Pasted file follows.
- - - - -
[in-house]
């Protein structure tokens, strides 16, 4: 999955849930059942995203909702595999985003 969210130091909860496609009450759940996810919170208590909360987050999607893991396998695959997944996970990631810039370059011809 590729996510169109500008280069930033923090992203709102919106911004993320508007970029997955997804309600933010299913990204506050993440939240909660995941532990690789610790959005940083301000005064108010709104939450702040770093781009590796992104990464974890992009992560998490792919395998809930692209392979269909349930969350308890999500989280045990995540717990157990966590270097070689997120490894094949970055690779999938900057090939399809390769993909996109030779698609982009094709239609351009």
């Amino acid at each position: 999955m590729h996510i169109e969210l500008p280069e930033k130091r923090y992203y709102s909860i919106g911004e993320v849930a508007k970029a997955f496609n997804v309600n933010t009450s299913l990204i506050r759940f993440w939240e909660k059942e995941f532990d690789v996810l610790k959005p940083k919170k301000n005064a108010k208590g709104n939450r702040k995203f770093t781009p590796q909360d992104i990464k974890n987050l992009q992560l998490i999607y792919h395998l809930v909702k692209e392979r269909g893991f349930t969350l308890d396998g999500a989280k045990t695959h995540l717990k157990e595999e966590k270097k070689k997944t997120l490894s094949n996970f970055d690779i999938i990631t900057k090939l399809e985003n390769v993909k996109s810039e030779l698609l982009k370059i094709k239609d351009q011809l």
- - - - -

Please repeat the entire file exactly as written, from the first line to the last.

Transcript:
[in-house]
């Protein structure tokens, strides 16, 4: 999955849930059942995203909702595999985003 969210130091909860496609009450759940996810919170208590909360987050999607893991396998695959997944996970990631810039370059011809 590729996510169109500008280069930033923090992203709102919106911004993320508007970029997955997804309600933010299913990204506050993440939240909660995941532990690789610790959005940083301000005064108010709104939450702040770093781009590796992104990464974890992009992560998490792919395998809930692209392979269909349930969350308890999500989280045990995540717990157990966590270097070689997120490894094949970055690779999938900057090939399809390769993909996109030779698609982009094709239609351009």
């Amino acid at each position: 999955m590729h996510i169109e969210l500008p280069e930033k130091r923090y992203y709102s909860i919106g911004e993320v849930a508007k970029a997955f496609n997804v309600n933010t009450s299913l990204i506050r759940f993440w939240e909660k059942e995941f532990d690789v996810l610790k959005p940083k919170k301000n005064a108010k208590g709104n939450r702040k995203f770093t781009p590796q909360d992104i990464k974890n987050l992009q992560l998490i999607y792919h395998l809930v909702k692209e392979r269909g893991f349930t969350l308890d396998g999500a989280k045990t695959h995540l717990k157990e595999e966590k270097k070689k997944t997120l490894s094949n996970f970055d690779i999938i990631t900057k090939l399809e985003n390769v993909k996109s810039e030779l698609l982009k370059i094709k239609d351009q011809l």